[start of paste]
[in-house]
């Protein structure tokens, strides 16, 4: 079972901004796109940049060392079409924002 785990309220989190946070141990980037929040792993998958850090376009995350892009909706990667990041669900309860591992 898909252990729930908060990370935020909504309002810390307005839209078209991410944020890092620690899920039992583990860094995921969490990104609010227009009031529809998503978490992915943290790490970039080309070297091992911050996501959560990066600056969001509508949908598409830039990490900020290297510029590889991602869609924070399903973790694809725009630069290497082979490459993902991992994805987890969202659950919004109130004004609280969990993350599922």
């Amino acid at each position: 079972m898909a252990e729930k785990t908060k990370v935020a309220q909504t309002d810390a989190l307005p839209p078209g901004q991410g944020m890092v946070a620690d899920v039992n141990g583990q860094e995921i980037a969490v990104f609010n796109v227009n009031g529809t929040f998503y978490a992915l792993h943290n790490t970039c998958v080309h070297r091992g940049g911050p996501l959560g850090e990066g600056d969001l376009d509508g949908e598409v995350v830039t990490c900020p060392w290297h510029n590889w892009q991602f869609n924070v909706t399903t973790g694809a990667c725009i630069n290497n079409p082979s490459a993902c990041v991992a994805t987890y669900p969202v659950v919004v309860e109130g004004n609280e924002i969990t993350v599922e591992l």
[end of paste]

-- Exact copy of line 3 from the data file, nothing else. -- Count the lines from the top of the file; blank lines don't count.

């Amino acid at each position: 079972m898909a252990e729930k785990t908060k990370v935020a309220q909504t309002d810390a989190l307005p839209p078209g901004q991410g944020m890092v946070a620690d899920v039992n141990g583990q860094e995921i980037a969490v990104f609010n796109v227009n009031g529809t929040f998503y978490a992915l792993h943290n790490t970039c998958v080309h070297r091992g940049g911050p996501l959560g850090e990066g600056d969001l376009d509508g949908e598409v995350v830039t990490c900020p060392w290297h510029n590889w892009q991602f869609n924070v909706t399903t973790g694809a990667c725009i630069n290497n079409p082979s490459a993902c990041v991992a994805t987890y669900p969202v659950v919004v309860e109130g004004n609280e924002i969990t993350v599922e591992l």